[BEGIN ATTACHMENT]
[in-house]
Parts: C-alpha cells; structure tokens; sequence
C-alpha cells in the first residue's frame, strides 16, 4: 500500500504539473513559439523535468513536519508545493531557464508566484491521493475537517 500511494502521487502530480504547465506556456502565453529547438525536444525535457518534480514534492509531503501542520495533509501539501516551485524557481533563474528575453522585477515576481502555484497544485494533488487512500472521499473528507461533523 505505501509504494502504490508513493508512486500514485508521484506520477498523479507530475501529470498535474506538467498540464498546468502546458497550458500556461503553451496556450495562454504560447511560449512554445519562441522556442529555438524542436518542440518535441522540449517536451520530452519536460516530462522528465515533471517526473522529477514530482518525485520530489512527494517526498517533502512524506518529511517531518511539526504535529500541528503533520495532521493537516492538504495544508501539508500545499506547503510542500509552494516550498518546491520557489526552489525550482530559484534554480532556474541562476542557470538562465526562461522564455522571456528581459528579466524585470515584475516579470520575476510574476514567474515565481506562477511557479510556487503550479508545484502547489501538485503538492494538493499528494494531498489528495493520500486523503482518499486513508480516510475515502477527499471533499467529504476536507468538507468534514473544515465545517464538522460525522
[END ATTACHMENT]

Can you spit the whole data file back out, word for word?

[in-house]
Parts: C-alpha cells; structure tokens; sequence
C-alpha cells in the first residue's frame, strides 16, 4: 500500500504539473513559439523535468513536519508545493531557464508566484491521493475537517 500511494502521487502530480504547465506556456502565453529547438525536444525535457518534480514534492509531503501542520495533509501539501516551485524557481533563474528575453522585477515576481502555484497544485494533488487512500472521499473528507461533523 505505501509504494502504490508513493508512486500514485508521484506520477498523479507530475501529470498535474506538467498540464498546468502546458497550458500556461503553451496556450495562454504560447511560449512554445519562441522556442529555438524542436518542440518535441522540449517536451520530452519536460516530462522528465515533471517526473522529477514530482518525485520530489512527494517526498517533502512524506518529511517531518511539526504535529500541528503533520495532521493537516492538504495544508501539508500545499506547503510542500509552494516550498518546491520557489526552489525550482530559484534554480532556474541562476542557470538562465526562461522564455522571456528581459528579466524585470515584475516579470520575476510574476514567474515565481506562477511557479510556487503550479508545484502547489501538485503538492494538493499528494494531498489528495493520500486523503482518499486513508480516510475515502477527499471533499467529504476536507468538507468534514473544515465545517464538522460525522